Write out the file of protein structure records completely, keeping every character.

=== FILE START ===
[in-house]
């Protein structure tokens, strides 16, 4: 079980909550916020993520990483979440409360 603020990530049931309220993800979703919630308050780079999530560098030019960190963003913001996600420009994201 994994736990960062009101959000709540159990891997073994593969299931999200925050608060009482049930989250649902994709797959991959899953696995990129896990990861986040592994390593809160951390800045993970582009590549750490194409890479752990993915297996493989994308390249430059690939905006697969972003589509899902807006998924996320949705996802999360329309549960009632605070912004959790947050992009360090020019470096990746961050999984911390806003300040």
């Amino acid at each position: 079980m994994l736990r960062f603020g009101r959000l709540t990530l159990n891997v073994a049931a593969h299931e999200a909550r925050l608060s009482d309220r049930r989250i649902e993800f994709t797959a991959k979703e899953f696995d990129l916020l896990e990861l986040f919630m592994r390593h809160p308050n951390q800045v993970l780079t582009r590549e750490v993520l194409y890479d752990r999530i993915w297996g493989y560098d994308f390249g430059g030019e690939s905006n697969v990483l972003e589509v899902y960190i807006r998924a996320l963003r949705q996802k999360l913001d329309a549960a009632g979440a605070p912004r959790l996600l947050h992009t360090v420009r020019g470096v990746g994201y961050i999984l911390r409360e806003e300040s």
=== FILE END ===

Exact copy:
[in-house]
């Protein structure tokens, strides 16, 4: 079980909550916020993520990483979440409360 603020990530049931309220993800979703919630308050780079999530560098030019960190963003913001996600420009994201 994994736990960062009101959000709540159990891997073994593969299931999200925050608060009482049930989250649902994709797959991959899953696995990129896990990861986040592994390593809160951390800045993970582009590549750490194409890479752990993915297996493989994308390249430059690939905006697969972003589509899902807006998924996320949705996802999360329309549960009632605070912004959790947050992009360090020019470096990746961050999984911390806003300040």
């Amino acid at each position: 079980m994994l736990r960062f603020g009101r959000l709540t990530l159990n891997v073994a049931a593969h299931e999200a909550r925050l608060s009482d309220r049930r989250i649902e993800f994709t797959a991959k979703e899953f696995d990129l916020l896990e990861l986040f919630m592994r390593h809160p308050n951390q800045v993970l780079t582009r590549e750490v993520l194409y890479d752990r999530i993915w297996g493989y560098d994308f390249g430059g030019e690939s905006n697969v990483l972003e589509v899902y960190i807006r998924a996320l963003r949705q996802k999360l913001d329309a549960a009632g979440a605070p912004r959790l996600l947050h992009t360090v420009r020019g470096v990746g994201y961050i999984l911390r409360e806003e300040s």